Tracks to Telluride Review

What is it?

Tracks to the Telluride is published by Winsome games, it lists for $50 (small company start up costs are the real reason for the high price).


Tracks to the Telluride is a train game that combines some of the best qualities of Silverton and Eurorails. The Map is a hex grid that you draw on, with maybe 20-30 hexes on a side. The rules are only a page (front and back) so I'll summarize them. Players pick order cards (ala 1830) and decide, in order, which of four start cities (on the N.E side of the map, which is at the bottom of the board, a little quirk) they'll choose. Up to 2 players can start at the same city. Then, in reverse order, they choose the guage for their track, narrow or standard. For now, I'll assume everyone chooses narrow, standard basically changes some of the numbers for the players who use it. (Increases costs and income). Then, the turn order is:
  1. Update Season (Summer to Winter and vice versa)

    (Skip on first turn)

  2. Draw a Mine Card (Skip on first turn)
  3. Draw a Historical Event Card (Skip on first turn)
  4. Determine Player Order
  5. Declare Pass Attempts (Summer Turns Only)
  6. Attempt Injunctions (Summer Turns Only)
  7. Pass Attempts (Summer Turns Only)
  8. Build Track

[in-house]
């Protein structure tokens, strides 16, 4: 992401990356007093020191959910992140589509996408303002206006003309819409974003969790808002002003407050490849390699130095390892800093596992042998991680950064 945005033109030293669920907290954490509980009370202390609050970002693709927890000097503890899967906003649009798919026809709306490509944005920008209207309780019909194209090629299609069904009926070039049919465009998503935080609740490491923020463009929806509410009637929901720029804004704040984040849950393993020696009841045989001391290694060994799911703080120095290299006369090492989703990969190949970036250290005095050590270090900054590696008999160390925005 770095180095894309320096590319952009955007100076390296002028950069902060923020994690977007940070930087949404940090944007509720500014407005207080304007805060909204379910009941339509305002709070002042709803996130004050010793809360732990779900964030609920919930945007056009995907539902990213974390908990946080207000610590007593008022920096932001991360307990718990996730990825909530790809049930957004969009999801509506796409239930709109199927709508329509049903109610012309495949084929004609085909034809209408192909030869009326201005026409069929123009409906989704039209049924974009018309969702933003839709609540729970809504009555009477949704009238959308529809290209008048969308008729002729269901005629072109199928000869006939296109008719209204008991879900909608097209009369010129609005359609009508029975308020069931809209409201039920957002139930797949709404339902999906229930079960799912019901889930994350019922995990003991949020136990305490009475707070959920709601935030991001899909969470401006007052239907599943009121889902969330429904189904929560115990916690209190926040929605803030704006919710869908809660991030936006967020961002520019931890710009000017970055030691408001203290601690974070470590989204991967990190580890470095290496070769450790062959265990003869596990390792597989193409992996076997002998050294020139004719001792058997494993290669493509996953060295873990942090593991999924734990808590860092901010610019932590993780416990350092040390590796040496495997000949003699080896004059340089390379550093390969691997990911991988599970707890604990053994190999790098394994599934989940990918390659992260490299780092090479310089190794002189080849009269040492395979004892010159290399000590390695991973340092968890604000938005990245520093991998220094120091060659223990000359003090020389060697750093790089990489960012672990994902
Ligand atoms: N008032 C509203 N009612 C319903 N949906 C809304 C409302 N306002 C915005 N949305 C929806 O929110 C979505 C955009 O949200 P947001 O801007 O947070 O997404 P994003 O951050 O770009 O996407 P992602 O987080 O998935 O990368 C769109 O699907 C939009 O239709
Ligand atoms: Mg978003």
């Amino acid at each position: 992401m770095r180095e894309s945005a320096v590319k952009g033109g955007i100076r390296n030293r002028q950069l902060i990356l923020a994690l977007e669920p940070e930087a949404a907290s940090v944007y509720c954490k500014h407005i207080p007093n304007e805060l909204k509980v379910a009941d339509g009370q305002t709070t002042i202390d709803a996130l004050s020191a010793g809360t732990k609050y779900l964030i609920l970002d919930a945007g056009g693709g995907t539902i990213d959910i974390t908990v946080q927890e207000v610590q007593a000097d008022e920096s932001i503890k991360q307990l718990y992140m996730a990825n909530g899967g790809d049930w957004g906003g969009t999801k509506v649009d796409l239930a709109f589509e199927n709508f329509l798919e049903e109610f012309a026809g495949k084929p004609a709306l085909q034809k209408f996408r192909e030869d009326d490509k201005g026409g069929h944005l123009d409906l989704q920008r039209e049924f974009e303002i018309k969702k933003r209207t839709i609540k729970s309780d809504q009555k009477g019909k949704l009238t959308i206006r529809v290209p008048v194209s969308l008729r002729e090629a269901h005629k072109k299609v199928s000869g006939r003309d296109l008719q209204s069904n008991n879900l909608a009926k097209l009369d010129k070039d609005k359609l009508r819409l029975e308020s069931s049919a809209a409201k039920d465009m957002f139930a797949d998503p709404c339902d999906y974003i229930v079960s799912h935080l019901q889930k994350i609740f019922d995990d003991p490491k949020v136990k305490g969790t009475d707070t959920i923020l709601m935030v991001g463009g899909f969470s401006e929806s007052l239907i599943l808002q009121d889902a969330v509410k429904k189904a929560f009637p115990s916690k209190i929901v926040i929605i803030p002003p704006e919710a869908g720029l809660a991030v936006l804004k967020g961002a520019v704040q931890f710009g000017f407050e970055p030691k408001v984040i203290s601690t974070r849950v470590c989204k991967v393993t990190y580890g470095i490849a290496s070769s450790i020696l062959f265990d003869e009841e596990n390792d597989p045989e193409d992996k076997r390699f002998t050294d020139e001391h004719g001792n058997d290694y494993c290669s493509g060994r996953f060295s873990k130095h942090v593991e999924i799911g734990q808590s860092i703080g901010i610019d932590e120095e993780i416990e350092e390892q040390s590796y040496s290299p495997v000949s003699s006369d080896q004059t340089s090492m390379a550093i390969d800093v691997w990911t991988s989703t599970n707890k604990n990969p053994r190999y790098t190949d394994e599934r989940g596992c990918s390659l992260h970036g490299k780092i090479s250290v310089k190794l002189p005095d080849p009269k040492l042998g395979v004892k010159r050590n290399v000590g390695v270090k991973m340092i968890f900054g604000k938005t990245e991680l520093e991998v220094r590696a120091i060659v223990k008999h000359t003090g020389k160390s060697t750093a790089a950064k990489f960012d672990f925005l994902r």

9. Acquire Mining Contracts
  10. Declare Rate Wars
  11. Collect Income
At the beginning of the game, there are 17 Open mines. Mines are either coal, varied, silver and gold, and each have a certain income (gold mines tend to be the best, but some aren't). When a mine card is drawn, 3 mines "Toggle" (if open, they close, if closed, they open). Note that mines close whether they are owned or not, and newly opened mines are unowned, even if one or more people connect to them.

A historical event card is a 'random event' (all but one of which actually occured during the time the game represents.) Mines can be closed, trains robbed, money lost, and whatnot. Generally, the historical card is neutral (it's just plain luck if you are helped or hurt) although it tends to hurt leaders more often than it helps them.

After this point, you determine player order, based on cash on hand.